Four Georgia communities developed and will implement smart design solutions to some of the biggest challenges facing the state. The projects, which tackle housing, traffic congestion, sea level rise and shared autonomous vehicles, are supported through the Georgia Smart Communities Challenge.
The cities of Albany and Chamblee and the counties of Chatham and Gwinnett will soon embark on year-long projects to address housing blight, traffic and transportation woes, and sea level rise along Georgia’s coast. These projects are supported through the Georgia Smart Communities Challenge, a Georgia Tech-led initiative that brings together industry and public agencies to support large and small neighborhoods in their efforts to implement cutting-edge smart technologies.
Georgia Tech President G.P. “Bud” Peterson and other state leaders traveled to Albany Tuesday, June 12, to announce the four winners.
“Georgia Tech is very proud to have played a role in this program, which we believe will improve the quality of life in the participating communities and also provide models for other communities throughout our state to consider as they strive to make life better for their citizens,” Peterson said.
GMA is a partner with Georgia Tech on the initiative.
"GMA is proud to be a sponsor of the Georgia Smart Communities Challenge and is excited about the outstanding projects that have been selected in the challenge's inaugural year," said Larry Hanson, executive director of the Georgia Municipal Association. "The four winners have proposed creative ways to use data and technology to address the challenges they face. We should also note the high level of cooperation in all of the proposals between the lead government and other local governments, state government, and other local organizations. This unique effort lead by Georgia Tech will lay the groundwork for the creation of smart communities across the state."
The program provides seed funding and access to technical assistance, expert advice and a network of peers. A Georgia Tech researcher will advise and conduct research in support of each group’s goals.
The teams will each receive $50,000 in grants and $25,000 from Georgia Tech in research support. The selected communities each raised an additional $50,000.
Georgia Power is the lead sponsor of the program, with additional financial support from the Atlanta Regional Commission.
The winning proposals are:
Albany Housing Data Initiative
Led by the city of Albany the project will evaluate an automated housing registry. The system will allow for improved neighborhood infrastructure and revitalization and encourage a safe and sustainable housing inventory for the city. Assigned Georgia Tech researcher: Omar Isaac Asensio, assistant professor in the School of Public Policy. Partners: Dougherty County, Dept. Community & Econ. Development, Initiative for Community Housing, Fight Albany Blight.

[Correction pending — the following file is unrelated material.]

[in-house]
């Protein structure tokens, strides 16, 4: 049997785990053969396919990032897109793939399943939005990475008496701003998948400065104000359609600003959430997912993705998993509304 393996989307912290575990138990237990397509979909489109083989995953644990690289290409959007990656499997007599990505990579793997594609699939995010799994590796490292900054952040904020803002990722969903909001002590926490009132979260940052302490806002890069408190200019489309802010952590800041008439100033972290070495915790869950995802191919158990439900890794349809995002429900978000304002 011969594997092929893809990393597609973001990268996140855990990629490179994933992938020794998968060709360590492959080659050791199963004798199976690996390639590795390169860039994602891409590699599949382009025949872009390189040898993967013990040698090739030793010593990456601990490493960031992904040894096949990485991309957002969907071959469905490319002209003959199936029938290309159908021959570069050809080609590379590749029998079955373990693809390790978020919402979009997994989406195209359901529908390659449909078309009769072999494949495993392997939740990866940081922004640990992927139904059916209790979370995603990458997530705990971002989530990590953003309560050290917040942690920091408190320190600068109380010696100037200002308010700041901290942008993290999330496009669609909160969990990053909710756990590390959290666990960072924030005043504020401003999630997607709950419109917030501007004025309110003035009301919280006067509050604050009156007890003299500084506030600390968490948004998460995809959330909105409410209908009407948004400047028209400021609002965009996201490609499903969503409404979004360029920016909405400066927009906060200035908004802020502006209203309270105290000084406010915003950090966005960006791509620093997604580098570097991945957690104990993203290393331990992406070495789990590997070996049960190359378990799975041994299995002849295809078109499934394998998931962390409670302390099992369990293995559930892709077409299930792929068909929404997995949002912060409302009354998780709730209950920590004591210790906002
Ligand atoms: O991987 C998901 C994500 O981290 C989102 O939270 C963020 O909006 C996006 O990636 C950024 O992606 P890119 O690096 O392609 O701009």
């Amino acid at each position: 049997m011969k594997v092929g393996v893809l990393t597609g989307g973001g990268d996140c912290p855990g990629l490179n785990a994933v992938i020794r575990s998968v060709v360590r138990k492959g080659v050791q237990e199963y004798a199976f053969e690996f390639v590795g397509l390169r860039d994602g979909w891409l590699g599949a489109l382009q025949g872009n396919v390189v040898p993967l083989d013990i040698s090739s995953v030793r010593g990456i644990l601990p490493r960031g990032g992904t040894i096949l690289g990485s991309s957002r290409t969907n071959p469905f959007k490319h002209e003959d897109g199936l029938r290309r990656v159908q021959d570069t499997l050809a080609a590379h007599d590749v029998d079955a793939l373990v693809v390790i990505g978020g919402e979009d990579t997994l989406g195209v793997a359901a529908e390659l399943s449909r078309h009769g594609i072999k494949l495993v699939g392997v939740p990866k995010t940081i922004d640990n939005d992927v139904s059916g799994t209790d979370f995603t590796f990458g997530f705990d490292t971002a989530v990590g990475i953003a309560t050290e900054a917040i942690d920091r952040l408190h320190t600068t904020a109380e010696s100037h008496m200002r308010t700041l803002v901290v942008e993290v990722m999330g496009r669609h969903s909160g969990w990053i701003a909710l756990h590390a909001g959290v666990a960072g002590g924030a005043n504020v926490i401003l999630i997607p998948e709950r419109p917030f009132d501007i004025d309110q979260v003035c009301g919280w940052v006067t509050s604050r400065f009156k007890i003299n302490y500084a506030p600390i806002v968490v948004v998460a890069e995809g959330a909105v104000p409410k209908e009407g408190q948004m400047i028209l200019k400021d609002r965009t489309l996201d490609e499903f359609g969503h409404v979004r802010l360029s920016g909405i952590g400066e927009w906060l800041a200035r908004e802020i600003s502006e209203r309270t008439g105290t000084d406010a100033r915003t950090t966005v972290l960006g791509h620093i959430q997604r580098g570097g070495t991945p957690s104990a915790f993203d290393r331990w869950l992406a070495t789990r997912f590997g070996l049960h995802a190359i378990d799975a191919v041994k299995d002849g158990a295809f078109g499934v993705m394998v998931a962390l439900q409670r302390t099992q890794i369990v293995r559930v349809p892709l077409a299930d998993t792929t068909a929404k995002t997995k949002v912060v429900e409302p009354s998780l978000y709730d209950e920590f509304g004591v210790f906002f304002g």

Shared Autonomous Vehicle Study
Led by the city of Chamblee the project will study improvements in mobility through the use of autonomous vehicles that travel from MARTA stations into the community. This will reduce road congestion and increase pedestrian and traveler safety. Assigned Georgia Tech researcher: Ellen Dunham-Jones, professor in the School of Architecture. Partners: City of Doraville, MARTA, Assembly CID, Stantec.
Smart Sea Level Tools for Emergency Planning and Response
Led by Chatham County, this project will develop and test a pilot sensor network for measuring sea level flood risk during natural disasters and storms. The network will improve flood warnings, emergency response action plans and predictions for future flood events. Assigned Georgia Tech researcher: Kim Cobb, Georgia Power Chair and professor in the School of Earth and Atmospheric Sciences. Partners: City of Savannah, Creative Coast.
Connected Vehicle Technology Master Plan
Led by Gwinnett County, this project will evaluate traffic management technologies for improved vehicle mobility throughout the region. The technology will improve safety and connectivity. Assigned Georgia Tech researcher: Angshuman Guin, senior research engineer in the School of Civil and Environmental Engineering. Partners: Georgia Department of Transportation, Cities of Berkeley Lake, Duluth, Norcross, and Suwanee.
Georgia Smart organizers expect the strategies developed by the selected communities will serve as models that could be implemented elsewhere across the state.
The program is just one part of the work Georgia Tech is doing in this area. The Institute has partnered with the city of Atlanta since 2015 to design, implement and study Smart City initiatives.
“For us, Georgia Smart represents a great opportunity to branch out to other parts of our state,” Peterson said.
Work on the projects will begin in September and continue through September 2019.
Georgia Tech will conduct site visits to the four communities and hold workshops, conference calls and other activities to support the projects, said Debra Lam, managing director of Smart Cities and Inclusive Innovation at Georgia Tech.
“Creating and implementing smart communities is hard work and it’s difficult,” she said. “But we know we’re on the right path when we are purposely empowering local communities themselves with data and technology.”
In addition to GMA, additional Georgia Smart partners include: Association County Commissioners of Georgia, Georgia Centers for Innovation, Georgia Chamber of Commerce, Georgia Department of Community Affairs, Global City Challenges, Metro Atlanta Chamber and Technology Association of Georgia.